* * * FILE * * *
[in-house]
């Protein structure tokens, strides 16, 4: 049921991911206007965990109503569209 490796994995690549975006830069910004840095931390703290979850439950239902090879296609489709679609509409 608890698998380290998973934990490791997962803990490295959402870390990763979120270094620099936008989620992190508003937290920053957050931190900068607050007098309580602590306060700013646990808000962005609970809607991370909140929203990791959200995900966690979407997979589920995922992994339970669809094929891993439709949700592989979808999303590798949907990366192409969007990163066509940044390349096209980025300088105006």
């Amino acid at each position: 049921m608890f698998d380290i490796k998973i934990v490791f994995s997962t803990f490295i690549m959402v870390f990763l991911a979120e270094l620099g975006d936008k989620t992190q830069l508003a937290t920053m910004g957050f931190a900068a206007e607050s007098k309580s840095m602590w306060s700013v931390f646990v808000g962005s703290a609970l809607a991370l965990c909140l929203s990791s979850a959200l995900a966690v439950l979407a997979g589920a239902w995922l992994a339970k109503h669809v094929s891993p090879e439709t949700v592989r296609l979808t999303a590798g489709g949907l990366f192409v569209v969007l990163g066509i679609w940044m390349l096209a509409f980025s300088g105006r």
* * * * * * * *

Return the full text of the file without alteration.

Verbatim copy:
[in-house]
């Protein structure tokens, strides 16, 4: 049921991911206007965990109503569209 490796994995690549975006830069910004840095931390703290979850439950239902090879296609489709679609509409 608890698998380290998973934990490791997962803990490295959402870390990763979120270094620099936008989620992190508003937290920053957050931190900068607050007098309580602590306060700013646990808000962005609970809607991370909140929203990791959200995900966690979407997979589920995922992994339970669809094929891993439709949700592989979808999303590798949907990366192409969007990163066509940044390349096209980025300088105006």
């Amino acid at each position: 049921m608890f698998d380290i490796k998973i934990v490791f994995s997962t803990f490295i690549m959402v870390f990763l991911a979120e270094l620099g975006d936008k989620t992190q830069l508003a937290t920053m910004g957050f931190a900068a206007e607050s007098k309580s840095m602590w306060s700013v931390f646990v808000g962005s703290a609970l809607a991370l965990c909140l929203s990791s979850a959200l995900a966690v439950l979407a997979g589920a239902w995922l992994a339970k109503h669809v094929s891993p090879e439709t949700v592989r296609l979808t999303a590798g489709g949907l990366f192409v569209v969007l990163g066509i679609w940044m390349l096209a509409f980025s300088g105006r």